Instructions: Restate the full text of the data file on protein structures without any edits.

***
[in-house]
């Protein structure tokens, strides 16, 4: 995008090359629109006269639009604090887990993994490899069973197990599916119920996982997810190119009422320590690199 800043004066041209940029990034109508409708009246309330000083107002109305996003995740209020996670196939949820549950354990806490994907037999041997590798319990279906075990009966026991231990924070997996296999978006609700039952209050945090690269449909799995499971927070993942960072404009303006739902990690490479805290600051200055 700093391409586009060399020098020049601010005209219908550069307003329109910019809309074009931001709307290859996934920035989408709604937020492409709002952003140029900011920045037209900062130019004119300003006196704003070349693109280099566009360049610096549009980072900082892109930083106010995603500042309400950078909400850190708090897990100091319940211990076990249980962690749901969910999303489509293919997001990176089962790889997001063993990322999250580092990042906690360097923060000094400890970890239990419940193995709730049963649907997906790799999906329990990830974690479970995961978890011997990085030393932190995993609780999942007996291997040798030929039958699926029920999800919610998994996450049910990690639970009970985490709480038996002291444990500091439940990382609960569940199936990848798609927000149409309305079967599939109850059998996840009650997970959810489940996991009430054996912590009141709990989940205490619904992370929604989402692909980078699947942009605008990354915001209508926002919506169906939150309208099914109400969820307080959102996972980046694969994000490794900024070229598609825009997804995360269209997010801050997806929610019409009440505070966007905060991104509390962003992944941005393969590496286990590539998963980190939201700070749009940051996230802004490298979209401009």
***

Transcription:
[in-house]
């Protein structure tokens, strides 16, 4: 995008090359629109006269639009604090887990993994490899069973197990599916119920996982997810190119009422320590690199 800043004066041209940029990034109508409708009246309330000083107002109305996003995740209020996670196939949820549950354990806490994907037999041997590798319990279906075990009966026991231990924070997996296999978006609700039952209050945090690269449909799995499971927070993942960072404009303006739902990690490479805290600051200055 700093391409586009060399020098020049601010005209219908550069307003329109910019809309074009931001709307290859996934920035989408709604937020492409709002952003140029900011920045037209900062130019004119300003006196704003070349693109280099566009360049610096549009980072900082892109930083106010995603500042309400950078909400850190708090897990100091319940211990076990249980962690749901969910999303489509293919997001990176089962790889997001063993990322999250580092990042906690360097923060000094400890970890239990419940193995709730049963649907997906790799999906329990990830974690479970995961978890011997990085030393932190995993609780999942007996291997040798030929039958699926029920999800919610998994996450049910990690639970009970985490709480038996002291444990500091439940990382609960569940199936990848798609927000149409309305079967599939109850059998996840009650997970959810489940996991009430054996912590009141709990989940205490619904992370929604989402692909980078699947942009605008990354915001209508926002919506169906939150309208099914109400969820307080959102996972980046694969994000490794900024070229598609825009997804995360269209997010801050997806929610019409009440505070966007905060991104509390962003992944941005393969590496286990590539998963980190939201700070749009940051996230802004490298979209401009």